One Day in Lahun
A thriving town developed around the construction of the pyramid. Lahun was one of the best preserved Ancient Egyptian towns. The plan and finds give a picture of a late Middle Kingdom town (about 1850-1700 BC). The site was reused in later periods.
Petrie first excavated at Lahun (he called it Kahun) in 1889 and found the remains of mud-brick houses of different kinds. Large houses with courtyards reflect wealthier inhabitants than those who lived in smaller, terraced houses. Petrie surveyed the site and found many objects illustrative of daily life in Middle Kingdom Egypt.There is a wealth of finds from the site in the collection such as a black faience gaming piece UC7141 from a board game. There are also workmen's tools and measuring instruments, such as a wooden cubit rod UC16747. Kohl pots, tweezers, hair curlers and mirrors show the importance of personal adornment, while what may be a rat-trap is evidence of a rodent problem.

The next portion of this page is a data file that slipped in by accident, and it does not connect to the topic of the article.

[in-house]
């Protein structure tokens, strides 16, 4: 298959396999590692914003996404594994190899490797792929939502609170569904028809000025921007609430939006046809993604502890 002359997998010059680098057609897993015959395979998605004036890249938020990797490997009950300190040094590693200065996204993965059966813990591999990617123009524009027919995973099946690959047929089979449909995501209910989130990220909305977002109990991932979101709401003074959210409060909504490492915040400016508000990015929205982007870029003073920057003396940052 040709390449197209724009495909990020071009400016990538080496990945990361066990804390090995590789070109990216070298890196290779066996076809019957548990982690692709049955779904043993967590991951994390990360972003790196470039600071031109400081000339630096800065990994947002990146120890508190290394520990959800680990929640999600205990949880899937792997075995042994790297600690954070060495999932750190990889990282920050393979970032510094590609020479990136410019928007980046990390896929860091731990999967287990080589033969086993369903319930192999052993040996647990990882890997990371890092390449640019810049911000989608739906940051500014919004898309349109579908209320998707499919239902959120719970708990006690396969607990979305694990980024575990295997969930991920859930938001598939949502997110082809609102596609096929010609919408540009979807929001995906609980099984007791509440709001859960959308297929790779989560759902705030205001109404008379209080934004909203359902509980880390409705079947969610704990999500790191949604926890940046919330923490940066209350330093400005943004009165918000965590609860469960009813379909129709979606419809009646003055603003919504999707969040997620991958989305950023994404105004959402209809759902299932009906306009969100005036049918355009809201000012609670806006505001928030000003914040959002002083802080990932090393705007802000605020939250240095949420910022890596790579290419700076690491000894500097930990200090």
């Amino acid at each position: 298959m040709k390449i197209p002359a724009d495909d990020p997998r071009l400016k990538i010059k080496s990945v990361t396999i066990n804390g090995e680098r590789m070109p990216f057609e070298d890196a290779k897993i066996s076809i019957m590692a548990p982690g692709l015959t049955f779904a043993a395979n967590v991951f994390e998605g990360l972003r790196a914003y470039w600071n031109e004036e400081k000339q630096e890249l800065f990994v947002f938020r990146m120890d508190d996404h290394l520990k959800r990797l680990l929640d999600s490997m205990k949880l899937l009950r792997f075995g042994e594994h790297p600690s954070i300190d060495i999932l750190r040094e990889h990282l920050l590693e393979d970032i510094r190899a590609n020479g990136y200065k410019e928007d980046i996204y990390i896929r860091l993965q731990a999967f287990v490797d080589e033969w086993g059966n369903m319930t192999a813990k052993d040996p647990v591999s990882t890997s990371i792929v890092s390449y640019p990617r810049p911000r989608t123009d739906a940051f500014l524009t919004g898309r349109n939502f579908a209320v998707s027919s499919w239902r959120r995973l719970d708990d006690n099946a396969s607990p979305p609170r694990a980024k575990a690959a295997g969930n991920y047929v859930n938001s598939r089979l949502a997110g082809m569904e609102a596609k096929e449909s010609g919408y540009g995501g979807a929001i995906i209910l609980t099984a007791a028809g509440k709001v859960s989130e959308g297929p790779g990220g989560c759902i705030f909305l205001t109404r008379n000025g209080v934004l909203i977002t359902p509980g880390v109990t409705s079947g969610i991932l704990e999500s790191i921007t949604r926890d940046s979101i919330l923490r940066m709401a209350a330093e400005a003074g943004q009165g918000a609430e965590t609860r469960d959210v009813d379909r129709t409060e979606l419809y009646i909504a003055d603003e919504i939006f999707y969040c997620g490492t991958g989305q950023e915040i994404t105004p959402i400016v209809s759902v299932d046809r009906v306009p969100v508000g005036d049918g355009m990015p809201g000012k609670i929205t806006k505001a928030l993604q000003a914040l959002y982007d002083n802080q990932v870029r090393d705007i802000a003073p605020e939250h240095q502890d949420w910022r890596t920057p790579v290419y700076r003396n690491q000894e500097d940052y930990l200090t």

Petrie said that he would rather write about the inhabitants as a "living community than as historical abstractions". He found papyri that give voice to some of them, and reflect a range of writing, from legal documents and business notes to literary compositions and personal letters.
There are lots more objects from Lahun that were excavated by Petrie in the Manchester Museum, part of the University of Manchester.
There is more Lahun on Digital Egypt.
Find out more about current surveying in the El-Lahun Survey project run by the Hungarian Archaeological Expeditions.